Edgar Rice Burroughs wasn't as far out as we used to think, with his rivers and lakes on Mars: NASA finds evidence of a vast ancient ocean on Mars
A massive ancient ocean once covered nearly half of the northern hemisphere of Mars making the planet a more promising place for alien life to have gained a foothold, NASA scientists say.Still a very small ocean by terrestrial standards; our oceans cover 4/5ths of a larger planet, and average many thousands of meters deeper. Assuming that Earth and Mars derived from the same "star dust", they should have had similar water content to start with; why wouldn't Mars have had more? Were there much faster loss rates to begin with?
The huge body of water spread over a fifth of the planet’s surface, as great a portion as the Atlantic covers the Earth, and was a mile deep in places. In total, the ocean held 20 million cubic kilometres of water, or more than is found in the Arctic Ocean, the researchers found.
Unveiled by NASA on Thursday, the compelling evidence for the primitive ocean adds to an emerging picture of Mars as a warm and wet world in its youth, which trickled with streams, winding river deltas, and long-standing lakes, soon after it formed 4.5bn years ago.But the science was settled. Until it was unsettled.
The view of the planet’s ancient history radically re-writes what many scientists believed only a decade ago. Back then, flowing water was widely considered to have been a more erratic presence on Mars, gushing forth only rarely, and never forming long-standing seas and oceans.
“Ultimately we can conclude this idea of an ocean covering 20% of the planet which opens the idea of habitability and the evolution of life on the planet,” said Geronimo Villanueva, the first author on the study.We know that Earth and Mars have "swapped spit" via meteorites blasted from one to another; it's not much of a stretch to imagine that primitive microorganisms living in the rocks could have been transferred from one to another, opening the possibility that we are all descended from martians.
The huge body of water lasted for millions of years. But over time, the Martian atmosphere thinned. The drop in pressure meant more ocean water wafted into space. The planet lost much of its insulation too. No longer warm enough to keep the water liquid, the ocean receded and eventually froze. Today, only 13% of the ocean remains, locked up the Martian polar caps.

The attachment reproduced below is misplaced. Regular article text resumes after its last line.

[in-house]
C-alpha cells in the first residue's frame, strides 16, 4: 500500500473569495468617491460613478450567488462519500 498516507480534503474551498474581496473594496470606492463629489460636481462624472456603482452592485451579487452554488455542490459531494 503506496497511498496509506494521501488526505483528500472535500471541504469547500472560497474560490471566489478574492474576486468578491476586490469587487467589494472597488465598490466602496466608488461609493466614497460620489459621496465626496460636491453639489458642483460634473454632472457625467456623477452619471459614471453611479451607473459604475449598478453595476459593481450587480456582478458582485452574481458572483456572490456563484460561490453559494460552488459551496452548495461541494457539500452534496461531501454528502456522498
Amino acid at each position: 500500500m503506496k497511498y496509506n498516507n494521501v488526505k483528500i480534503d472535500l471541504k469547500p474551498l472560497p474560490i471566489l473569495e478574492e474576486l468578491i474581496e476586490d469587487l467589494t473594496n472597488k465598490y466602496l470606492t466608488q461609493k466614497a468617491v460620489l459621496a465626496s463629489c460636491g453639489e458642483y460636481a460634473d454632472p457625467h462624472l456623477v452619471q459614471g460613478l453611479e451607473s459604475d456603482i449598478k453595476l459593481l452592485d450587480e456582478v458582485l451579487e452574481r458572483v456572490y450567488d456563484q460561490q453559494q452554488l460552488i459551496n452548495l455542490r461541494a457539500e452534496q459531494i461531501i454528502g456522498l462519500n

Mystery 'noise' could be an Earth-like world: Strange signals suggest habitable planet exists 22 light years away
Astronomers believe mysterious signals - previously dismissed as stellar bursts - are coming from an Earth-like planet.
The Gliese 581d planet has conditions that could support life, and is likely to be a rocky world, twice the size of Earth.
Signals from the planet were initially discovered in 2010, but last year dismissed as noise from distant stars.Now, a further study claims that the 2014 research was based on 'inadequate analyses of the data' and that Gliese 581d does exist.
The new British research, however, argues the method used by the Pennsylvania team was only suitable for large planets, and that it could miss small ones like GJ 581d.An exciting time to be an extra-terrestrial biologist. Just enough information to be tantalizing, and not enough to rule out much.
The study, by Queen Mary University, London and the University of Hertfordshire, claims to use a more accurate model on the existing data.
'The existence (or not) of GJ 581d is significant because it was the first Earth-like planet discovered in the 'Goldilocks'-zone around another star and it is a benchmark case for the Doppler technique,' said lead author, Dr Guillem Anglada-Escudé.
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